Texas Tech University cancelled its study abroad programmes in Belgium and Turkey a couple of months ago.
“We got a few queries with raised eyebrows, saying why,” Tibor Nagy, vice provost for international affairs, told The PIE News. “Now of course I’m very comfortable with the decision we made.”
“The safety and welfare of our students are always top of mind”
Fifteen of the university’s students were in Nice at the time of the attacks, and while the university hasn’t suspended study abroad programmes in France, Nagy said staff reassess “literally every single day”.
The university takes many factors into consideration when deciding whether to suspend study abroad programmes, said Nagy. In the case of Belgium, the country’s high profile as a target for attacks contributed to the decision, as well as its relatively small size compared to France, whose security service, Nagy also noted, “is about as effective as you can have”.
Nagy acknowledged that Texas Tech is often more conservative with its study abroad destinations than most because of the type of students on their programmes.
“We have quite a few first-generation students, first ones in their families to ever go to university,” he said.
“And we also have an awful lot of students who if they do go on a study abroad excursion, they are the first ones in their family to ever have owned a passport.”
But it is not alone: Ohio State University, Stanford, Boston College, Ilinois State University and the University of Oklahoma have all suspended study abroad programming in Turkey until the situation improves.
“We choose to focus on the enriching value of continuing international cultural exchanges rather than lending validation to such despicable acts of terrorism”
“The safety and welfare of our students are always top of mind,” said Dru Simmons, international risk manager at Ohio State.
“We constantly monitor situations in all international locations, and follow the advice of the Department of State, Overseas Security Advisory Council and the university’s security providers.”
Nevertheless, Simmons noted the university has yet to experience a significant decline in applications to its existing programmes in Europe and Asia.
The University of California also suspended its Turkey programmes last spring, and is monitoring the situation in France and elsewhere. Decisions on whether to continue programmes are made “on a case-by-case basis”, a campus spokeswoman for UC Berkeley said.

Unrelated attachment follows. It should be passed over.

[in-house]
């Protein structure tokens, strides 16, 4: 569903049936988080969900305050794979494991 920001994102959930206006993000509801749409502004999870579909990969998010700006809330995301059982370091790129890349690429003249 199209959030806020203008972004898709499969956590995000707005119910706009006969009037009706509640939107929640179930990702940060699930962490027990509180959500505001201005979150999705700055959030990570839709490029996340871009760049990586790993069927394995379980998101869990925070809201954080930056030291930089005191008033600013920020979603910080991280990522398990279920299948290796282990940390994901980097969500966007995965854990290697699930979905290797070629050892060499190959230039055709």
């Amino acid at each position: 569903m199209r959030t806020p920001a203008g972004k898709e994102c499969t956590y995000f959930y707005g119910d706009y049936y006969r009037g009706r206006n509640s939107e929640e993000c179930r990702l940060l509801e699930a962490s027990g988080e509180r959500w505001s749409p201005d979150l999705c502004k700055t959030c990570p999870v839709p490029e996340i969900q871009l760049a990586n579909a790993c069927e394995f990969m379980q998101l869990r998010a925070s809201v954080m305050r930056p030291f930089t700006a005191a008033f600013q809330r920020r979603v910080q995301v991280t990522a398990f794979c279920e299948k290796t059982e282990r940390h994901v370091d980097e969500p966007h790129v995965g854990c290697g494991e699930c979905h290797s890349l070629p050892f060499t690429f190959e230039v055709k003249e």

Two students at UC Berkeley were killed in the recent terrorist attacks in Dhaka, Bangladesh and Nice, France, but it’s important to remember these were “extraordinary events” and the only deaths as a result of terrorism and violence in the nine years the university system has been running study abroad programmes, the spokeswoman stressed.
She explained that following the attack in Nice earlier this month, the university “facilitated and supported any student’s decision to leave due to the trauma of this incident to them”, but the decision was left to students.
It is too soon to know if the attacks this summer will have an impact on students’ study abroad choices, she said, adding: “Many of our students are deeply committed to improving their communities as well as the world and they value the cultural and global learning experience that such programs provide.”
Other universities remain defiant in the face of recent violence, highlighting security measures to students rather than cancelling programmes in Turkey or elsewhere.
“We choose to focus on the enriching value of continuing international cultural exchanges rather than lending validation to such despicable acts of terrorism,” commented Fiona Mazurenko in the University of Texas at Austin’s international office.
“We unfortunately live in a time where disruptive events are borderless, and we all have to take precautions”
The university is encouraging students to avoid protests, report “suspicious activity” and reminding them to keep up registrations with the US department of consular affairs’ Smart Traveler Enrollment Program and the school’s assistance company.
“While we foster a culture that allows students, faculty, and staff to make decisions they deem to be in the best interest of their personal safety, we also seek to not allow fear to drive our decision-making or undermine the ability to learn and live in a free and resilient world,” she said.
The topic of student health and safety while on study abroad courses is central to the Forum on Education Abroad’s best practice standards. CEO and president Brian Whalen said the organisation is constantly updating its resources to reflect the best practices that institutions employ.
“We have a full day workshop that we’re conducting in Athens in our European conference in October specifically looking at this issue of how to best organise and manage programmes in this era of increased terrorism,” he said.
Wagaye Johannes, project director for IIE’s Generation Study Abroad, commented that while destinations may shift and programs may be temporarily suspended she’s confident that study abroad will continue to grow.
“We unfortunately live in a time where disruptive events are borderless, and we all have to take precautions against threats of violence, including terrorism,” she said, adding: “We at IIE believe that study abroad is one of the best ways for Americans to foster mutual understanding and prepare for global careers in our interconnected world.”